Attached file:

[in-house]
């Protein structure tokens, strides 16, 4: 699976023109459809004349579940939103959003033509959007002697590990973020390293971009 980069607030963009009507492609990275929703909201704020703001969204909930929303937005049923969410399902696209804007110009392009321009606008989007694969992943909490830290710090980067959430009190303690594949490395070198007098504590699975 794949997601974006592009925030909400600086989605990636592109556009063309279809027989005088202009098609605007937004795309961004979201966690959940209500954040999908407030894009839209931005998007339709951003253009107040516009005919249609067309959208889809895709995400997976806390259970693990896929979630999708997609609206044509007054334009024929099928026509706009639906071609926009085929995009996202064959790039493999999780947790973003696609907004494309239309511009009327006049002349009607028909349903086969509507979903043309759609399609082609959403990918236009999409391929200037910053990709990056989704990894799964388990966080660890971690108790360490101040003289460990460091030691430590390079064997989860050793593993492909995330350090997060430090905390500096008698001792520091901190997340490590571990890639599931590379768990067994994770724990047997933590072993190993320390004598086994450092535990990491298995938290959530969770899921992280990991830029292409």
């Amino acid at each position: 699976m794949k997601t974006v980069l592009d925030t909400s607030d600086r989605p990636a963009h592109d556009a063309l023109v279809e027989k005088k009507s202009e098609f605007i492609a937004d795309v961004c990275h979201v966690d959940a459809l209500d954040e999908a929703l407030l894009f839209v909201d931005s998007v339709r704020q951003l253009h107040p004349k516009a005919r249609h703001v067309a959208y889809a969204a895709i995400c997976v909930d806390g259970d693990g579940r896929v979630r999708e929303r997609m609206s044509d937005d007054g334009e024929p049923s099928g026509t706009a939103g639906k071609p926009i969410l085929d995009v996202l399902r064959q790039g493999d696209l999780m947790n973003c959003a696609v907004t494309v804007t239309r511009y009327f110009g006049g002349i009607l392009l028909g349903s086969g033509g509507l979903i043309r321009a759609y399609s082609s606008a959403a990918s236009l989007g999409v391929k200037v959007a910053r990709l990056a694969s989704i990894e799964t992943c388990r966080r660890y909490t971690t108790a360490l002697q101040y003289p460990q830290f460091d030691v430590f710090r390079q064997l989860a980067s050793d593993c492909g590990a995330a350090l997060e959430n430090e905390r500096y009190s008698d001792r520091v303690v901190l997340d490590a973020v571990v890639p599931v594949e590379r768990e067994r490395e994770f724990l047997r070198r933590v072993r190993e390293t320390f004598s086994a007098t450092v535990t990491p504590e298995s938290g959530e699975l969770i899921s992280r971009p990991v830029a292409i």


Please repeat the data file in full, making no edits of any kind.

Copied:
[in-house]
């Protein structure tokens, strides 16, 4: 699976023109459809004349579940939103959003033509959007002697590990973020390293971009 980069607030963009009507492609990275929703909201704020703001969204909930929303937005049923969410399902696209804007110009392009321009606008989007694969992943909490830290710090980067959430009190303690594949490395070198007098504590699975 794949997601974006592009925030909400600086989605990636592109556009063309279809027989005088202009098609605007937004795309961004979201966690959940209500954040999908407030894009839209931005998007339709951003253009107040516009005919249609067309959208889809895709995400997976806390259970693990896929979630999708997609609206044509007054334009024929099928026509706009639906071609926009085929995009996202064959790039493999999780947790973003696609907004494309239309511009009327006049002349009607028909349903086969509507979903043309759609399609082609959403990918236009999409391929200037910053990709990056989704990894799964388990966080660890971690108790360490101040003289460990460091030691430590390079064997989860050793593993492909995330350090997060430090905390500096008698001792520091901190997340490590571990890639599931590379768990067994994770724990047997933590072993190993320390004598086994450092535990990491298995938290959530969770899921992280990991830029292409």
């Amino acid at each position: 699976m794949k997601t974006v980069l592009d925030t909400s607030d600086r989605p990636a963009h592109d556009a063309l023109v279809e027989k005088k009507s202009e098609f605007i492609a937004d795309v961004c990275h979201v966690d959940a459809l209500d954040e999908a929703l407030l894009f839209v909201d931005s998007v339709r704020q951003l253009h107040p004349k516009a005919r249609h703001v067309a959208y889809a969204a895709i995400c997976v909930d806390g259970d693990g579940r896929v979630r999708e929303r997609m609206s044509d937005d007054g334009e024929p049923s099928g026509t706009a939103g639906k071609p926009i969410l085929d995009v996202l399902r064959q790039g493999d696209l999780m947790n973003c959003a696609v907004t494309v804007t239309r511009y009327f110009g006049g002349i009607l392009l028909g349903s086969g033509g509507l979903i043309r321009a759609y399609s082609s606008a959403a990918s236009l989007g999409v391929k200037v959007a910053r990709l990056a694969s989704i990894e799964t992943c388990r966080r660890y909490t971690t108790a360490l002697q101040y003289p460990q830290f460091d030691v430590f710090r390079q064997l989860a980067s050793d593993c492909g590990a995330a350090l997060e959430n430090e905390r500096y009190s008698d001792r520091v303690v901190l997340d490590a973020v571990v890639p599931v594949e590379r768990e067994r490395e994770f724990l047997r070198r933590v072993r190993e390293t320390f004598s086994a007098t450092v535990t990491p504590e298995s938290g959530e699975l969770i899921s992280r971009p990991v830029a292409i």